Saturday May 24, 2014
Russia’s leader Vladimir Putin usually wears a perfect poker face. But last week in Shangahi, the icy-cold Russian president came awfully close to bursting into a big grin.
And why not? Putin had just stolen a march on his western rivals. The US-British attempt to wound Russia’s economy and punish Putin for disobedience had just blown up in their red faces.
After 20 years of difficult talks, Russia and China had just signed a huge deal that called for Russia to export 38 billion cubic meters of gas worth some $400 billion to China. The agreement begins in 2018 and will involve one of the globe’s largest engineering projects that links Russia’s remote gas fields to China’s pipeline system.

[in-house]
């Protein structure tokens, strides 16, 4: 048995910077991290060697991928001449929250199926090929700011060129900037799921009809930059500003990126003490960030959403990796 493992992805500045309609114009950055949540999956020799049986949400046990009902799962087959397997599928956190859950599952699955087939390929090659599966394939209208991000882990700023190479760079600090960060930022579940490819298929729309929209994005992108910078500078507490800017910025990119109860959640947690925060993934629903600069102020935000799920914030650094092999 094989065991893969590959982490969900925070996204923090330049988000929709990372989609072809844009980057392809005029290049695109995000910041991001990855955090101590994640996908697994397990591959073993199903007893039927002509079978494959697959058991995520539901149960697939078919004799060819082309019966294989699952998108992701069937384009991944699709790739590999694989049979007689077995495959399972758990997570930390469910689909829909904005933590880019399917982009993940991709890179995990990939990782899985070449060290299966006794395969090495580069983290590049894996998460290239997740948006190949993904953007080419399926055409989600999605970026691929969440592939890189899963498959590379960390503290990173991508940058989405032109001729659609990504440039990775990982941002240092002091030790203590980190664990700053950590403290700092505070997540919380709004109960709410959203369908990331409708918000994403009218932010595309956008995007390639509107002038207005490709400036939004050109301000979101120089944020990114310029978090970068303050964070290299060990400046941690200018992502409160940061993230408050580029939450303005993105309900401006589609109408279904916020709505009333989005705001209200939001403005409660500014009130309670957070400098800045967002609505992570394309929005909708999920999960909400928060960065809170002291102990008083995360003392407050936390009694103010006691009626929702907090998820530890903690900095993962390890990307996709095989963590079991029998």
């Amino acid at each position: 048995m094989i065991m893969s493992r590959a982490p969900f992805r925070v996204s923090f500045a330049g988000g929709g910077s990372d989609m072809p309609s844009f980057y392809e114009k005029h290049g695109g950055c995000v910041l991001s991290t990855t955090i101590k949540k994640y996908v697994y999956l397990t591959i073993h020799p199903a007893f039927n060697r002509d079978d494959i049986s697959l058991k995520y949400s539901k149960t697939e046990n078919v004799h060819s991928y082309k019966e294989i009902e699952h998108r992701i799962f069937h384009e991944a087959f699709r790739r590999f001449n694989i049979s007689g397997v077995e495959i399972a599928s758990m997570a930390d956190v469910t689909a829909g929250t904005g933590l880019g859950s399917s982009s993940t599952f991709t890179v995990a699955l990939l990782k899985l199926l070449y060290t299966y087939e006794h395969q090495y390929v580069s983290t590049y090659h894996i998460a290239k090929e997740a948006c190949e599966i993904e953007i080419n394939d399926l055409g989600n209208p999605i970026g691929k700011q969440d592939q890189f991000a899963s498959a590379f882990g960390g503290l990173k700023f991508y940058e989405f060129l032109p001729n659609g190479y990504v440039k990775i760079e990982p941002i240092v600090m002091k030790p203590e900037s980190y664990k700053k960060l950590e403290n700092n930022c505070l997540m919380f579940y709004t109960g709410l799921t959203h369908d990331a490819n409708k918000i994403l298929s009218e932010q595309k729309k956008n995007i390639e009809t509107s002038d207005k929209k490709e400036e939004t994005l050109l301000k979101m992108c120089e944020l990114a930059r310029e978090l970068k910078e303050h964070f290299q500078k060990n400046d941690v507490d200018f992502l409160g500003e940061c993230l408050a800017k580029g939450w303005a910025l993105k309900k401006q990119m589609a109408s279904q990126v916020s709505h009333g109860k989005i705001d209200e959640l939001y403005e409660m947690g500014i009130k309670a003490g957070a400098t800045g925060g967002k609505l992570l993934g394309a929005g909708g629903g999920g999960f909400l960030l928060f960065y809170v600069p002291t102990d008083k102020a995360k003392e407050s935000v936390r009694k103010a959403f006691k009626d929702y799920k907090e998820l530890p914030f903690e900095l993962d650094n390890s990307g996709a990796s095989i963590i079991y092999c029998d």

In addition, China will invest at least $20 billion in Russian industry and boost imports of Russian products, notably military systems. China will become Russia’s largest trade partner.
This was not the much ballyhooed “pivot to Asia” that President Barack Obama expected. It is, however, the long-dreaded embrace between the Chinese dragon and Russian bear that has given western strategists the willies.